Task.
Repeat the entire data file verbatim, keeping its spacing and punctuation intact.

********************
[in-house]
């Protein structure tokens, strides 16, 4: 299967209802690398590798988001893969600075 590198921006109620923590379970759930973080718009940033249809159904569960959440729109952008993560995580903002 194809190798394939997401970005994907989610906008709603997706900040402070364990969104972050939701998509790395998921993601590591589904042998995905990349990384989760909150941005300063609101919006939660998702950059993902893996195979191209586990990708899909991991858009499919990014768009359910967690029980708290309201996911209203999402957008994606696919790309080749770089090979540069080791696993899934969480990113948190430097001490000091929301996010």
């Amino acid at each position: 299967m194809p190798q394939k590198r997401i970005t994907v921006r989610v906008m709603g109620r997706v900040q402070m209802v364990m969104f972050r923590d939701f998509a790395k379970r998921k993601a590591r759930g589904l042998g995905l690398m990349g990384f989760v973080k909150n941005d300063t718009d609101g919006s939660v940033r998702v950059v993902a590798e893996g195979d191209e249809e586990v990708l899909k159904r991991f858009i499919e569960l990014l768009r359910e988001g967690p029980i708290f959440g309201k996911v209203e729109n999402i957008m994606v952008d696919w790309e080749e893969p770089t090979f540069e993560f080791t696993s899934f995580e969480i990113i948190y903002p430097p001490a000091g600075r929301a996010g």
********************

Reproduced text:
[in-house]
């Protein structure tokens, strides 16, 4: 299967209802690398590798988001893969600075 590198921006109620923590379970759930973080718009940033249809159904569960959440729109952008993560995580903002 194809190798394939997401970005994907989610906008709603997706900040402070364990969104972050939701998509790395998921993601590591589904042998995905990349990384989760909150941005300063609101919006939660998702950059993902893996195979191209586990990708899909991991858009499919990014768009359910967690029980708290309201996911209203999402957008994606696919790309080749770089090979540069080791696993899934969480990113948190430097001490000091929301996010």
């Amino acid at each position: 299967m194809p190798q394939k590198r997401i970005t994907v921006r989610v906008m709603g109620r997706v900040q402070m209802v364990m969104f972050r923590d939701f998509a790395k379970r998921k993601a590591r759930g589904l042998g995905l690398m990349g990384f989760v973080k909150n941005d300063t718009d609101g919006s939660v940033r998702v950059v993902a590798e893996g195979d191209e249809e586990v990708l899909k159904r991991f858009i499919e569960l990014l768009r359910e988001g967690p029980i708290f959440g309201k996911v209203e729109n999402i957008m994606v952008d696919w790309e080749e893969p770089t090979f540069e993560f080791t696993s899934f995580e969480i990113i948190y903002p430097p001490a000091g600075r929301a996010g």